Key Events In Developed Markets Next Week


(MENAFN- ING) US: Core PCE deflator to post a 0.4% MoM increase

Financial markets have moved back to pricing 75-100bp of Federal Reserve interest rate cuts this year having favoured 150-175bp just a few weeks ago. The strong growth, jobs and inflation numbers suggest that an imminent move is unlikely with the data needing to show more benign inflation prints as a bare minimum before the Fed will contemplate policy loosening.

We won't get that next week with the Fed's favoured measure of inflation, the core (ex-food & energy) personal consumer expenditure deflator, set to post a 0.4% MoM increase. We need to see MoM prints consistently below 0.2% MoM to be confident that inflation will return to the 2% year-on-year target over time, and we had been making excellent progress with six out of the past seven months seeing inflation come in sub 0.2%. However, the January PPI and CPI reports suggest that key components within the PCE deflator will post outsized increases this month with insurance, medical and portfolio management fees boosting inflation. Much of this isn't especially driven by fundamental demand and supply factors - insurance is caused by higher crime relating to more expensive assets while strong equity market gains have boosted portfolio fees – but it presents a major stumbling block regarding the prospect of interest rate cuts. We are hopeful that February will post better numbers.

The same personal income and spending report will likely show that consumer spending started the year on a weak footing after retail sales fell more than expected, but the economy still has decent momentum with 4Q GDP revisions set to confirm the economy expanded at a 3.3% annualised rate in the final three months of last year – remember this was above every single forecast in the Bloomberg survey ahead of the initial release. Meanwhile, the rise in mortgage applications points to a decent bounce in new home sales, but this may not last long now that 30-year mortgage rates have pushed back above 7% and look set to head towards 7.25% in the next couple of weeks. Finally, the ISM manufacturing index should continue to grind higher but remain below the 50 break-even level. As such, the index will have been in contraction territory for 16 consecutive months.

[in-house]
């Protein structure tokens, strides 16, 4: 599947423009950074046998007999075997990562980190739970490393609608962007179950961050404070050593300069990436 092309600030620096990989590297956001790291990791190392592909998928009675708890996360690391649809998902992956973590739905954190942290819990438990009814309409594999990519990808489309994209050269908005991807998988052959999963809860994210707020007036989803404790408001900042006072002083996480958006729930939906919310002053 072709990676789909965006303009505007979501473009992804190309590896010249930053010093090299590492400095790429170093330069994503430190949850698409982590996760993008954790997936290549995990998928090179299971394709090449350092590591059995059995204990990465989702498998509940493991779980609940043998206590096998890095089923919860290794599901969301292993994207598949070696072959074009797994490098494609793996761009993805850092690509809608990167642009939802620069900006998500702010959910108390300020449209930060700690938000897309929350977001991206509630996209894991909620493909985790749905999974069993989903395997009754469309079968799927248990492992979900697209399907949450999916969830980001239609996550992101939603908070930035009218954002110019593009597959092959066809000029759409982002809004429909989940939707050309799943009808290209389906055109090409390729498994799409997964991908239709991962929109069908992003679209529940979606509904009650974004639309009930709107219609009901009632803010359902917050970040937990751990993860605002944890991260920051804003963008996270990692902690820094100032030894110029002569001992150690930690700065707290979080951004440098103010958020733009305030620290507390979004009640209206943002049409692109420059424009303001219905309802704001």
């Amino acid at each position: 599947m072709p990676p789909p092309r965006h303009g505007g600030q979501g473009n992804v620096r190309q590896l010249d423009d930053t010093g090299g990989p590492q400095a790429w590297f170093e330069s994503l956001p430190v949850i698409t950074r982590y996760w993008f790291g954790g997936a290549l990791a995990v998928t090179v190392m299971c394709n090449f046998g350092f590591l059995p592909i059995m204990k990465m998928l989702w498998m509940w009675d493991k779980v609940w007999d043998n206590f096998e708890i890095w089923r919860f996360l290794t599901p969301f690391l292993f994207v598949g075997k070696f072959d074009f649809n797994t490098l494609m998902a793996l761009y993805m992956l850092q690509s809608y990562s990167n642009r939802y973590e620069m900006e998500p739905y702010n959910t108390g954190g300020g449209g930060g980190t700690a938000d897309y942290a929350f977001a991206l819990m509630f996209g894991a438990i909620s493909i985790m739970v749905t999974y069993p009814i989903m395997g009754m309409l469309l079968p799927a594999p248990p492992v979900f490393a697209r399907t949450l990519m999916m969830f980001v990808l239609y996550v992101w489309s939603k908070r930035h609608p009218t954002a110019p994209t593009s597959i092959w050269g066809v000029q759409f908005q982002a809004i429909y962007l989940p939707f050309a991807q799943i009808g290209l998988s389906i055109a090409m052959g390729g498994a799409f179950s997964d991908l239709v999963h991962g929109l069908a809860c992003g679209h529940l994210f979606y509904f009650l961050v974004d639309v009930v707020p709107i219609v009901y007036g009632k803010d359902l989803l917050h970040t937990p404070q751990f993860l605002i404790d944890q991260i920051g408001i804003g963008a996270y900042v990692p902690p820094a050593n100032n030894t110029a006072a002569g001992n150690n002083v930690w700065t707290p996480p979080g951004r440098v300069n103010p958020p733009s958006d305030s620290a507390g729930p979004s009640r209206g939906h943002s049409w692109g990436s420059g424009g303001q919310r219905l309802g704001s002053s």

Eurozone: Doubts about the pace of inflation drops have increased

For the eurozone, the big question next week is whether inflation figures will give the European Central Bank some comfort that rate cuts can happen later in the year. Doubts about the pace of inflation drops have increased in recent weeks. Don't expect a big drop this month outside of some base effects. In France, energy taxes are being reintroduced, which adds to price growth. Also look at unemployment, which has remained stable around record lows for some time. We don't expect this will change anytime soon, but an upside surprise would add to dovish pressures on the ECB to cut rates sooner rather than later.

Key events in developed markets next week

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Author: James Knightley, Bert Colijn
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